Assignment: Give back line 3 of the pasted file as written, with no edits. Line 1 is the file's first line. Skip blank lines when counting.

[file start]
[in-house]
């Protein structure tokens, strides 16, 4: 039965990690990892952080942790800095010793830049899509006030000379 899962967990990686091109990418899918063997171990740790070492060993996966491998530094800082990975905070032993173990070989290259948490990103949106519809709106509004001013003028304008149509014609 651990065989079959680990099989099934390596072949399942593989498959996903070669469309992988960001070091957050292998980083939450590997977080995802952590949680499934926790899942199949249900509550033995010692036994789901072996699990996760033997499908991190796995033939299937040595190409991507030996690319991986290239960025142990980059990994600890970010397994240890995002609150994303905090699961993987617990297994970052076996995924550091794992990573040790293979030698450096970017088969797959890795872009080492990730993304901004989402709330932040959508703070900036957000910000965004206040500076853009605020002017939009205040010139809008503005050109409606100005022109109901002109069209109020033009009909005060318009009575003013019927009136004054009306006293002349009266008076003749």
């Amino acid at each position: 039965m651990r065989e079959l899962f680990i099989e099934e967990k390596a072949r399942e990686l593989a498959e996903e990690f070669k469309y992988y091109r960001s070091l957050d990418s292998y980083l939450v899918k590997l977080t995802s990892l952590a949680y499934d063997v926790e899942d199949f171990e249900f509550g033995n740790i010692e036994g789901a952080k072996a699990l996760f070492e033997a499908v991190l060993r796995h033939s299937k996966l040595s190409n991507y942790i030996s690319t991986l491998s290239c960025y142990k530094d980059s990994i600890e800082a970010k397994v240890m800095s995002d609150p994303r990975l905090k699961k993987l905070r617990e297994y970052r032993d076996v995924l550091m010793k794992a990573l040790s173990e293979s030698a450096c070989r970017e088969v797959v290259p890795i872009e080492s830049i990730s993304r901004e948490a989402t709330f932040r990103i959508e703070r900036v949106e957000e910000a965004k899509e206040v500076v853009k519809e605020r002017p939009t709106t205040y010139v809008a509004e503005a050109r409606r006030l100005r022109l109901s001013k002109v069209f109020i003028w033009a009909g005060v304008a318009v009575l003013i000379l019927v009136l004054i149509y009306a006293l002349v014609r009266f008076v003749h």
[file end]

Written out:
């Amino acid at each position: 039965m651990r065989e079959l899962f680990i099989e099934e967990k390596a072949r399942e990686l593989a498959e996903e990690f070669k469309y992988y091109r960001s070091l957050d990418s292998y980083l939450v899918k590997l977080t995802s990892l952590a949680y499934d063997v926790e899942d199949f171990e249900f509550g033995n740790i010692e036994g789901a952080k072996a699990l996760f070492e033997a499908v991190l060993r796995h033939s299937k996966l040595s190409n991507y942790i030996s690319t991986l491998s290239c960025y142990k530094d980059s990994i600890e800082a970010k397994v240890m800095s995002d609150p994303r990975l905090k699961k993987l905070r617990e297994y970052r032993d076996v995924l550091m010793k794992a990573l040790s173990e293979s030698a450096c070989r970017e088969v797959v290259p890795i872009e080492s830049i990730s993304r901004e948490a989402t709330f932040r990103i959508e703070r900036v949106e957000e910000a965004k899509e206040v500076v853009k519809e605020r002017p939009t709106t205040y010139v809008a509004e503005a050109r409606r006030l100005r022109l109901s001013k002109v069209f109020i003028w033009a009909g005060v304008a318009v009575l003013i000379l019927v009136l004054i149509y009306a006293l002349v014609r009266f008076v003749h």